Real Gone Music is saying “Happy New Year!” a couple of months early with the announcement of the label’s January 6 slate of releases. This customarily eclectic batch is highlighted by the classic soul of The Main Ingredient and Jackie Moore, blue comedy from Redd Foxx, two otherworldly soundtracks from the films of cult filmmaker Alejandro Jodorowsky (on both LP and CD!), and more live jam-band greatness from Grateful Dead.
Real Gone’s press release, with full details on each title, follows!
LOS ANGELES, CA - One of the ironies of the career of Chilean-born filmmaker Alejandro Jodorowsky is that while he is best known as a visual stylist, his most avid and loyal champions have often been musicians. When Jodorowsky arrived in New York from Mexico City in 1970 carrying a copy of the then-unreleased El Topo, it was the jazz producer Alan Douglas who bought the distribution rights to the film. When Jodorowsky and Douglas were looking for a venue in which to screen El Topo, it was John Lennon and Yoko Ono who asked for it to run at midnight following their short-film festival at New York’s Elgin Cinema. And after six months of sold-out midnight screenings at the Elgin, it was Lennon’s manager, Allen Klein (ABKCO’s founder), who bought the rights to El Topo and agreed to produce its follow-up, The Holy Mountain. But then, music has always played a very large role in Jodorowsky’s films—and that has never been more evident than in the soundtracks to The Holy Mountain and to his latest film, The Dance of Reality. Both soundtracks are being issued by Real Gone Music in association with ABKCO Music & Records for the first time on LP and stand-alone CD on January 6.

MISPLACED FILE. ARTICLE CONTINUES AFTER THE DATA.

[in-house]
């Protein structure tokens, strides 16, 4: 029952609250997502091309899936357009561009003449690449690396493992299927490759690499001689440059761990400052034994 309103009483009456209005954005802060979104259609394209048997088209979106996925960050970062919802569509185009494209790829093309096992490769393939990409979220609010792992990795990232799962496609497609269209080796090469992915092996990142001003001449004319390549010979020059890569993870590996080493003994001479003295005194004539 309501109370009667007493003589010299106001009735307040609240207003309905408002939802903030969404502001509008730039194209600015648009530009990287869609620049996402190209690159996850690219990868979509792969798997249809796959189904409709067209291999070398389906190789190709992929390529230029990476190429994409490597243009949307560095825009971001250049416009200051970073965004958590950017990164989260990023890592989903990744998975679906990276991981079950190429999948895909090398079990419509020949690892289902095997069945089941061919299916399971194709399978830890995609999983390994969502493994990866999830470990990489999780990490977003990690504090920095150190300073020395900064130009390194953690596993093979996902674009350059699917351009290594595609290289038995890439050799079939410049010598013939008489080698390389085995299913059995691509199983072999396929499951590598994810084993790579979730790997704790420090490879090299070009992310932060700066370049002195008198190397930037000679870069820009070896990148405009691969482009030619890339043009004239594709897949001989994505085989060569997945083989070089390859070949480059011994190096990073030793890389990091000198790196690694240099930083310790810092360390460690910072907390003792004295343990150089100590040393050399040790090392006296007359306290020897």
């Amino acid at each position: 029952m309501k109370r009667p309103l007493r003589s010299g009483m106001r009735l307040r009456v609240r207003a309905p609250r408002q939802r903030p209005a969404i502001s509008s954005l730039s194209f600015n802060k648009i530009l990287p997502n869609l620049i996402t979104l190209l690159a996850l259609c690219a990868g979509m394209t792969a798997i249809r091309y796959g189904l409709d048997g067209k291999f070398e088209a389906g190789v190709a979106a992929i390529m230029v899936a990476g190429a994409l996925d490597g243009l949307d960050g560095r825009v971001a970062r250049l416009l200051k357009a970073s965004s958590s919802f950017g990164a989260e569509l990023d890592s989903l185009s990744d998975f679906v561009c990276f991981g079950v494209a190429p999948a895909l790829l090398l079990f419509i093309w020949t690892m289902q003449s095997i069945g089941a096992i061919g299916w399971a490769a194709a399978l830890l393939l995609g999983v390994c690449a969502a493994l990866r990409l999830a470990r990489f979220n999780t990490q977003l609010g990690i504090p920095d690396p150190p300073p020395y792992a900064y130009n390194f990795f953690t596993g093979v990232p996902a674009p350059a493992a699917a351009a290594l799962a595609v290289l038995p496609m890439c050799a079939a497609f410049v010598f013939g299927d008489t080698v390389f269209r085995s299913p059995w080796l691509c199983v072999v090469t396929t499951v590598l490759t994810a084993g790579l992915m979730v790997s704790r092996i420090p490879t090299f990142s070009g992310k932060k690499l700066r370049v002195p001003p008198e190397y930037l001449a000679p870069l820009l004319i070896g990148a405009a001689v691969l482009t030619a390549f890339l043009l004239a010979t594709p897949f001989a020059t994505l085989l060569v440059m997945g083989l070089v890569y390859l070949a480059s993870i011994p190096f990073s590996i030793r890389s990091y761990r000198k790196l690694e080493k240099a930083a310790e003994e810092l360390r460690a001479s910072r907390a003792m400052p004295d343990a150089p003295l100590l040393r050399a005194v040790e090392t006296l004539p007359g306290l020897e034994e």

When Jodorowsky wanted, in his words, “another kind of music—something that wasn't entertainment, something that wasn't a show, something that went to the soul, something profound,” for the soundtrack to The Holy Mountain, forward came jazz legend Don Cherry and crack studio musician (and one-time Archie) Ron Frangipane to share composing and (along with Jodorowsky) conducting duties. And, boy, did they deliver—the score to The Holy Mountain is every bit as hallucinatory as the fantastic visual imagery in the film itself. The deep, primordial chants that begin the movie, “Trance Mutation,” give way to an almost jaunty percussion-and-plucked-strings melody, “Pissed and Passed Out.” On the next track, “Violence of the Lambs,” a single flute is slowly joined by a set of mournful strings while, onscreen, Gestapo-like soldiers in gas masks parade with bloody lamb carcasses on sticks. “Drink It,” an upbeat sitar folk melody, follows, briefly accompanying the main protagonist The Thief’s ill-considered decision to guzzle tequila (or sleeping potion). Then there is “Christs 4 Sale,” a blaring orchestral riff that sounds like it was ripped from a 1950s swords-and-sandals epic. The next track, “Cast Out and Pissed,” begins with a bee-like buzz, then is overwhelmed by a cacophony of drums, horns, and, finally, screaming. “Eye of the Beholder” which follows, changes moods entirely once again—a string section swells with overwrought romanticism. (Onscreen, a group of young prostitutes prays in a church. One of them later walks arm and arm with a chimpanzee.) And then there is “Communion,” a brooding, trumpet-led number that would be at home on the noir-steeped Chinatown soundtrack. (As “Communion” plays, the Thief is not driving through Los Angeles at night but eating the face off a statue of Christ.) This veritable cornucopia of musical styles would be more than enough to fill an entire movie. It would be more than enough to fill three movies. But in fact, the eight musical compositions described above play entirely in The Holy Mountain’s first 24 minutes. Still ahead lie the hard rock of “Psychedelic Weapons,” the pomp and circumstance of the waltz “Miniature Plastic Bomb Shop,” the gospel-inflected sax of “Isla (The Sapphic Sleep),” and so on. Every one of the 24 tracks on the film’s soundtrack presents another vertiginous twist in the philosophical and spiritual journey that is The Holy Mountain.